TP Sreenivasan, who hails from New Delhi and has been a diplomat for more than three decades, told reporters that Shashi Tharoor had informed him of his wife’s illness.
“She had undergone treatment in France recently and after check-ups it was found that she had some serious health issues and he was a worried man. I pacified him after hearing it,” said TP Sreenivasan.
Reports said Sunanda Pushkar and Shashi Tharoor had visited a leading private hospital recently and certain tests were conducted on Pushkar.
Sunanda Pushkar had visited a leading private hospital recently and certain tests were conducted on her
It appears that Sunanda Pushkar was identified with suspected systemic lupus erythematosus (connective tissue disorder) and this is a disease which has no definite treatment.
Sunanda Pushkar had also undergone colonoscopy.
A doctor at the same hospital said he saw the couple quarrelling playfully.
Reports also said Sunanda Pushkar had an appointment at the hospital January 20.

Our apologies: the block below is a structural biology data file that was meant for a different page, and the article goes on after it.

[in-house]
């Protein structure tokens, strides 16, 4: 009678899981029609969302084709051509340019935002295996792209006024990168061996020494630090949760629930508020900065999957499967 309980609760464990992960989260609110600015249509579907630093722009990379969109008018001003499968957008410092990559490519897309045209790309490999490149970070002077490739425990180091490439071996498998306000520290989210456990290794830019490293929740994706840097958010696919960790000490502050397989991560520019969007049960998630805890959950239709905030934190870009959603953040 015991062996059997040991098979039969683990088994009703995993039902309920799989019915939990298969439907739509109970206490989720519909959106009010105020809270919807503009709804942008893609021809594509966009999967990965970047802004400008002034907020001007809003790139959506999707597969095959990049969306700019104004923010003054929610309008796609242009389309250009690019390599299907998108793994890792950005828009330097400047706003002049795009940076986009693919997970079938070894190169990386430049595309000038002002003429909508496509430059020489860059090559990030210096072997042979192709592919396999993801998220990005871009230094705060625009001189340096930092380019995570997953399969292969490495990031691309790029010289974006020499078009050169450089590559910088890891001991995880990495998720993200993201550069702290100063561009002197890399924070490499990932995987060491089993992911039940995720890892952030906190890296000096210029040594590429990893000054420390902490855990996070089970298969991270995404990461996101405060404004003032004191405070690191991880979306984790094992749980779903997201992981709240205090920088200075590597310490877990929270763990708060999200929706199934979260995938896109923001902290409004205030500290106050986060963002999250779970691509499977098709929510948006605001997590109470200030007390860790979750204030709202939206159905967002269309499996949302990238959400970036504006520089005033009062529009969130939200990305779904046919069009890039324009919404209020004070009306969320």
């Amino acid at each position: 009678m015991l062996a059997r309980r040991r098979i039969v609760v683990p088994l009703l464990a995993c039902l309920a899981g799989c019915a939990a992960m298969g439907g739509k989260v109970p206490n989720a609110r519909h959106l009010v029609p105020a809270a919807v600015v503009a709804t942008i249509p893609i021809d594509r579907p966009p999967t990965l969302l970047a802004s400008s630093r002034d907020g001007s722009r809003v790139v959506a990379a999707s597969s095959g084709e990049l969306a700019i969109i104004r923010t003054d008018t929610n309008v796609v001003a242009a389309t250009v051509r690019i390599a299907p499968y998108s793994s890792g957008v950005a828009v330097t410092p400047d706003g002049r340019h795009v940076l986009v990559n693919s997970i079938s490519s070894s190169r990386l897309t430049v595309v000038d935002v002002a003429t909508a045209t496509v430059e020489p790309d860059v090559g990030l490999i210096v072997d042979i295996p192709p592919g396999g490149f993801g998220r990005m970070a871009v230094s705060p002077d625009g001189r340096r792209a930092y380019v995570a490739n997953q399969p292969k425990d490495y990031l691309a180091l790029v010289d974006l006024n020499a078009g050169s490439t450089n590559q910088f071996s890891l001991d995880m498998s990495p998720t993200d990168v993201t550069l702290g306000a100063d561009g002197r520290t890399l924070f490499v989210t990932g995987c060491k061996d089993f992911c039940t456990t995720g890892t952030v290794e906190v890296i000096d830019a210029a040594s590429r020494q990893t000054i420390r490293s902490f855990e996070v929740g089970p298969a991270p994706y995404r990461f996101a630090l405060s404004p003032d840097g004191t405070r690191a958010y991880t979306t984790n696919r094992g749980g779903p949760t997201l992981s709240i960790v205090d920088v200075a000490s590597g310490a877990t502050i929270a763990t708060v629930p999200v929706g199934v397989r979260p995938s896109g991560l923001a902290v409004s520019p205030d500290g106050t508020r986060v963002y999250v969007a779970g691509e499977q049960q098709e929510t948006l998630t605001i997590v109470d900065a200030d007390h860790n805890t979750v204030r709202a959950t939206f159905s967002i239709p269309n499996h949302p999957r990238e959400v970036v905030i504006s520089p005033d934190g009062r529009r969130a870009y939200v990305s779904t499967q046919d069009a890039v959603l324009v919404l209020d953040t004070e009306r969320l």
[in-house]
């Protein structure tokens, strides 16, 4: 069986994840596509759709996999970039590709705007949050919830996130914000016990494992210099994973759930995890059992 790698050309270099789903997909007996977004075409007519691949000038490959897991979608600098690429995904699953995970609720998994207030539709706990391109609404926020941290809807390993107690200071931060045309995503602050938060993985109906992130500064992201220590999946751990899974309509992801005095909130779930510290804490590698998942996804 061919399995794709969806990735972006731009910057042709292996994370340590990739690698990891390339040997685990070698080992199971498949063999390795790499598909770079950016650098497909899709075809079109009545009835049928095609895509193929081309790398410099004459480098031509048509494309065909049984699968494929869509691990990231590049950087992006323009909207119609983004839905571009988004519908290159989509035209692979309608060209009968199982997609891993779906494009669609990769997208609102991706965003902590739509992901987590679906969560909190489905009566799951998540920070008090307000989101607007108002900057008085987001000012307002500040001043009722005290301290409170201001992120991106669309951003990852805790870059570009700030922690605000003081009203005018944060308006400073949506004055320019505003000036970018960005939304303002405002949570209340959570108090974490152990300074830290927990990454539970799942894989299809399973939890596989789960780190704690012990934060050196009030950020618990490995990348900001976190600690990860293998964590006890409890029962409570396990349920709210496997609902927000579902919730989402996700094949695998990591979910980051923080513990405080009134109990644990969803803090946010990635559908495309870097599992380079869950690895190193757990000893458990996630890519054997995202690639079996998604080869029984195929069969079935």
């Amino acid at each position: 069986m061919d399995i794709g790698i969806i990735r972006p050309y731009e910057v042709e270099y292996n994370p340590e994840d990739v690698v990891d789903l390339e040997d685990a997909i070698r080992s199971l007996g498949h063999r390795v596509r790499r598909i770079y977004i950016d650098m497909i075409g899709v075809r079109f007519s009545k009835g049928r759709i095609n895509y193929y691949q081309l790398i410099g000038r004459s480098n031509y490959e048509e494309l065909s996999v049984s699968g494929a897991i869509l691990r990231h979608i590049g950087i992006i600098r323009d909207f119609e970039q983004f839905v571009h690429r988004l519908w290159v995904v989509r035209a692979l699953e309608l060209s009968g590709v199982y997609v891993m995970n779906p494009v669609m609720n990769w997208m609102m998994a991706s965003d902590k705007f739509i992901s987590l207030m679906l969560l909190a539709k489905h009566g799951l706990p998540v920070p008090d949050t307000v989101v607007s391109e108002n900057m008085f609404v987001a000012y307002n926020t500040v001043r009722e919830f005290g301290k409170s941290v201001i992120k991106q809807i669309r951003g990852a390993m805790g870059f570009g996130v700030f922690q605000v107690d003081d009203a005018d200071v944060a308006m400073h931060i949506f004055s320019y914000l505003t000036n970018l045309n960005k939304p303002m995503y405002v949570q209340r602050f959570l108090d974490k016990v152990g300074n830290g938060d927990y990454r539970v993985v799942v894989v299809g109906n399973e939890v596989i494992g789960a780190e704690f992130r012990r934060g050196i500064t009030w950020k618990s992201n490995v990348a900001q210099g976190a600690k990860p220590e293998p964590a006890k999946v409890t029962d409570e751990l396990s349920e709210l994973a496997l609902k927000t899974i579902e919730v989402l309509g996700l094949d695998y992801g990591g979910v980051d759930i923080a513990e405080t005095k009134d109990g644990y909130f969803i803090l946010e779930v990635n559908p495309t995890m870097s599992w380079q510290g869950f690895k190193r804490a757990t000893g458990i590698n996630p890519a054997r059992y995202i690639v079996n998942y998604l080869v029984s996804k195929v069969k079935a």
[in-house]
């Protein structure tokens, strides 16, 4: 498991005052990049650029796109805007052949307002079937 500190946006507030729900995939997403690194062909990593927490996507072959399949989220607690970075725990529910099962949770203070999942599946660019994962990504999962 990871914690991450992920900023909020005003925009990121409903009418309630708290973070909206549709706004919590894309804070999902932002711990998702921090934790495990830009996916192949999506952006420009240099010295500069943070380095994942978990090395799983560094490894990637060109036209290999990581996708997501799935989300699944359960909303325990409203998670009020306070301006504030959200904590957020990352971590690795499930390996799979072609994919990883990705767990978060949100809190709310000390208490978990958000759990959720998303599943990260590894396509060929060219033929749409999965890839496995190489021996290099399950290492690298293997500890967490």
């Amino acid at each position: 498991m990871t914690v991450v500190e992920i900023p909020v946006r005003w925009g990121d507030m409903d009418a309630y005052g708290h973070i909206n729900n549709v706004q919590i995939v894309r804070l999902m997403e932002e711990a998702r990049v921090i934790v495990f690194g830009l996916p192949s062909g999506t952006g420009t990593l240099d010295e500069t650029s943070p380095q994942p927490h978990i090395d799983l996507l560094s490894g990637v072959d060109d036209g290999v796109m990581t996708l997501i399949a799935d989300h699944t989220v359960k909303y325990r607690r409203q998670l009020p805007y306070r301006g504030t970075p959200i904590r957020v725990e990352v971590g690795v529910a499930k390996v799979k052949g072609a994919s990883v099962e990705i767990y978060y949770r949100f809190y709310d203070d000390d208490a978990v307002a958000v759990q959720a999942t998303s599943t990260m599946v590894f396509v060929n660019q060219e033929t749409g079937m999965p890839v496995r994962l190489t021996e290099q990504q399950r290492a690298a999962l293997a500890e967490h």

Sunanda Pushkar and Shashi Tharoor were married at Tharoor’s 200-year-old ancestral home in Palakkad in August 2010.
Indian minister Shashi Tharoor has called on the authorities to reveal the name of the New Delhi gang-rape victim so that a new anti-rape law can be named after her.
Junior Education Minister Shashi Tharoor said unless the parents of the 23-year-old medical student objected, she should be honored.
The victim died over the weekend in a Singapore hospital where she was being treated for severe injuries.
The 16th of December attack in a bus has caused a national outcry.